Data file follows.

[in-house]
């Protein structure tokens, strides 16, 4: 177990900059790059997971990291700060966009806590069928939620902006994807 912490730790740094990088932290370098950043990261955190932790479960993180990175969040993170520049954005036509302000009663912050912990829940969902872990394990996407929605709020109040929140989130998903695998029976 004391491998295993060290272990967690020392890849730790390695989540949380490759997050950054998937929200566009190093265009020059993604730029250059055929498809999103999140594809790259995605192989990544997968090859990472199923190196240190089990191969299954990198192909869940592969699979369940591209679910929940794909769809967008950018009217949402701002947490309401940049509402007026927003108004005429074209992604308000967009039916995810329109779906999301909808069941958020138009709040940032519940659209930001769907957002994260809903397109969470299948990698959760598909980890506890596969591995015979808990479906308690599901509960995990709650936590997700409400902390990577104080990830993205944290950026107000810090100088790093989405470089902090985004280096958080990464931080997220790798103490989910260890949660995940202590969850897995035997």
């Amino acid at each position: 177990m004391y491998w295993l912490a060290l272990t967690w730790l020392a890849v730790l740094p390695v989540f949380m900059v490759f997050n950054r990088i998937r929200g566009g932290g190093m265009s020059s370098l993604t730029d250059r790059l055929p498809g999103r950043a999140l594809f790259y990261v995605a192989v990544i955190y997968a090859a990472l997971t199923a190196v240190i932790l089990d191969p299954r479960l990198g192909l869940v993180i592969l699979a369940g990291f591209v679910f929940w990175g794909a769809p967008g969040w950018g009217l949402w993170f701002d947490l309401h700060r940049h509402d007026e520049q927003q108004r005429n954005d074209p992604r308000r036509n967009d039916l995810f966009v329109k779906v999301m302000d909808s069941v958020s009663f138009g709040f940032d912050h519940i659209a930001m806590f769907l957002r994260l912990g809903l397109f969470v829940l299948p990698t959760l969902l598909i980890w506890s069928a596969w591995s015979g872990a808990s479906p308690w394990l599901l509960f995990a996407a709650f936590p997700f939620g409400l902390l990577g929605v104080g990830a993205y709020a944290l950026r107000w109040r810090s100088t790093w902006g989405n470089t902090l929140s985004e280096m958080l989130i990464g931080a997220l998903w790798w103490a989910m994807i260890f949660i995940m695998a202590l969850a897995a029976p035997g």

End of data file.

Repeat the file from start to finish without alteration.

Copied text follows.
[in-house]
């Protein structure tokens, strides 16, 4: 177990900059790059997971990291700060966009806590069928939620902006994807 912490730790740094990088932290370098950043990261955190932790479960993180990175969040993170520049954005036509302000009663912050912990829940969902872990394990996407929605709020109040929140989130998903695998029976 004391491998295993060290272990967690020392890849730790390695989540949380490759997050950054998937929200566009190093265009020059993604730029250059055929498809999103999140594809790259995605192989990544997968090859990472199923190196240190089990191969299954990198192909869940592969699979369940591209679910929940794909769809967008950018009217949402701002947490309401940049509402007026927003108004005429074209992604308000967009039916995810329109779906999301909808069941958020138009709040940032519940659209930001769907957002994260809903397109969470299948990698959760598909980890506890596969591995015979808990479906308690599901509960995990709650936590997700409400902390990577104080990830993205944290950026107000810090100088790093989405470089902090985004280096958080990464931080997220790798103490989910260890949660995940202590969850897995035997």
């Amino acid at each position: 177990m004391y491998w295993l912490a060290l272990t967690w730790l020392a890849v730790l740094p390695v989540f949380m900059v490759f997050n950054r990088i998937r929200g566009g932290g190093m265009s020059s370098l993604t730029d250059r790059l055929p498809g999103r950043a999140l594809f790259y990261v995605a192989v990544i955190y997968a090859a990472l997971t199923a190196v240190i932790l089990d191969p299954r479960l990198g192909l869940v993180i592969l699979a369940g990291f591209v679910f929940w990175g794909a769809p967008g969040w950018g009217l949402w993170f701002d947490l309401h700060r940049h509402d007026e520049q927003q108004r005429n954005d074209p992604r308000r036509n967009d039916l995810f966009v329109k779906v999301m302000d909808s069941v958020s009663f138009g709040f940032d912050h519940i659209a930001m806590f769907l957002r994260l912990g809903l397109f969470v829940l299948p990698t959760l969902l598909i980890w506890s069928a596969w591995s015979g872990a808990s479906p308690w394990l599901l509960f995990a996407a709650f936590p997700f939620g409400l902390l990577g929605v104080g990830a993205y709020a944290l950026r107000w109040r810090s100088t790093w902006g989405n470089t902090l929140s985004e280096m958080l989130i990464g931080a997220l998903w790798w103490a989910m994807i260890f949660i995940m695998a202590l969850a897995a029976p035997g």